Bloody literary agents
25 November 2017 03:36 (South Africa)

Sudan split on 2010 poll

  • Branko Brkic
    branko3048 a ray
    Branko Brkic

    Brkic is the founder and editor of The Daily Maverick.

    He has edited magazines on business and politics, technology, and wildlife. He has also published fiction and non-fiction books, most of them in Serbian. Though he has never pretended to be a reporter, his wide knowledge of politics (especially in America), combined with his experiences in a disintegrating Yugoslavia, gives him an unusual outlook on events in South Africa.

    Despite the vowel-poor surname, he tells anyone who asks that he hails from Hyde Park, Johannesburg, having spent most of his adult life in South Africa.

    Recent columns:

C:\fake_path\sudan africa

Former opposition groups from Sudan’s restive Christian and animist south are threatening to boycott April 2010 polls promised in a peace deal that ended a 21 year civil war between itself and the Muslim north. They want laws on national security and the media changed by November 30, according to Reuters. Most of the country’s oil comes from the south, which will make the first multi-party elections in more than two decades a very hot potato. The parties are presently bickering over who is eligible to vote after earlier elections were delayed for the umpteenth time. The peace deal gave the south a semi-autonomous government and provided for a referendum on independence by 2011. The stakes in the game of political one-upmanship are high, with a possible reversion to civil war. The more populated north wants a 75% threshold for a vote on the south’s independence, while the south insists on 50% plus one vote.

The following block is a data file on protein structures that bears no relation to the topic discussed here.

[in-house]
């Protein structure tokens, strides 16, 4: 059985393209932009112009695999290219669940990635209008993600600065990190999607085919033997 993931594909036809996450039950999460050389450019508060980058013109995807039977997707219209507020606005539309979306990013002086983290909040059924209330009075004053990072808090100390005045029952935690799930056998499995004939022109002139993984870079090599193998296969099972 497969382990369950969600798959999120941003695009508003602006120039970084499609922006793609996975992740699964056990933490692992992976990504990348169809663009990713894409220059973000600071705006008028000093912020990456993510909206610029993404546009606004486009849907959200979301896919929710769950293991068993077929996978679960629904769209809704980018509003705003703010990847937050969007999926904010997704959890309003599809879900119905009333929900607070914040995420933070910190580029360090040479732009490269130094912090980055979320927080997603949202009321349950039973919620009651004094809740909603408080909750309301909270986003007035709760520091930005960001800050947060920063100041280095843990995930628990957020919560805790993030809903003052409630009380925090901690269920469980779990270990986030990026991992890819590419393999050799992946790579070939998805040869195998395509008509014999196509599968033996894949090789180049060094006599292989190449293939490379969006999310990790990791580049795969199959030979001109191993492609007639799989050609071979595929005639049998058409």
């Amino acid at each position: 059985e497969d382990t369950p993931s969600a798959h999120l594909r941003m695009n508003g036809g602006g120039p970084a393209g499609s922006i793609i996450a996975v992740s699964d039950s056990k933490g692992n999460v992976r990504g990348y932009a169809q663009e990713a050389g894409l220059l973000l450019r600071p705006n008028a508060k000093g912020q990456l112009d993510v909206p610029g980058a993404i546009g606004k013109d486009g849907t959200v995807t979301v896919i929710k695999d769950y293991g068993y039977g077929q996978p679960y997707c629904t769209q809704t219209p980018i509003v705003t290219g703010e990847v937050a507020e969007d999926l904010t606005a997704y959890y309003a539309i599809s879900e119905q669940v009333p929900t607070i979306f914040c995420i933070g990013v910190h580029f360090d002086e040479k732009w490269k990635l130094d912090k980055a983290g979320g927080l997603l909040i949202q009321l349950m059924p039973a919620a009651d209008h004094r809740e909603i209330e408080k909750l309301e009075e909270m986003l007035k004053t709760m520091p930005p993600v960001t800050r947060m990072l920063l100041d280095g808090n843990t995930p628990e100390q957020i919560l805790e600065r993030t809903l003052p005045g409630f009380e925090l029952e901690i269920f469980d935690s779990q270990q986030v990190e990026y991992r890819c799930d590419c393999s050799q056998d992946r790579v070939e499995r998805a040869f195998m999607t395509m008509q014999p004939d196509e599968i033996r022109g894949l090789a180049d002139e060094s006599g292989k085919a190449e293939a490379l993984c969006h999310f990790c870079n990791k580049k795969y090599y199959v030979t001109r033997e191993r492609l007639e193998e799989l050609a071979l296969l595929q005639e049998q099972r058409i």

• Branko Brkic
    branko3048 a ray
    Branko Brkic

    Brkic is the founder and editor of The Daily Maverick.

    He has edited magazines on business and politics, technology, and wildlife. He has also published fiction and non-fiction books, most of them in Serbian. Though he has never pretended to be a reporter, his wide knowledge of politics (especially in America), combined with his experiences in a disintegrating Yugoslavia, gives him an unusual outlook on events in South Africa.

    Despite the vowel-poor surname, he tells anyone who asks that he hails from Hyde Park, Johannesburg, having spent most of his adult life in South Africa.

    Recent columns:

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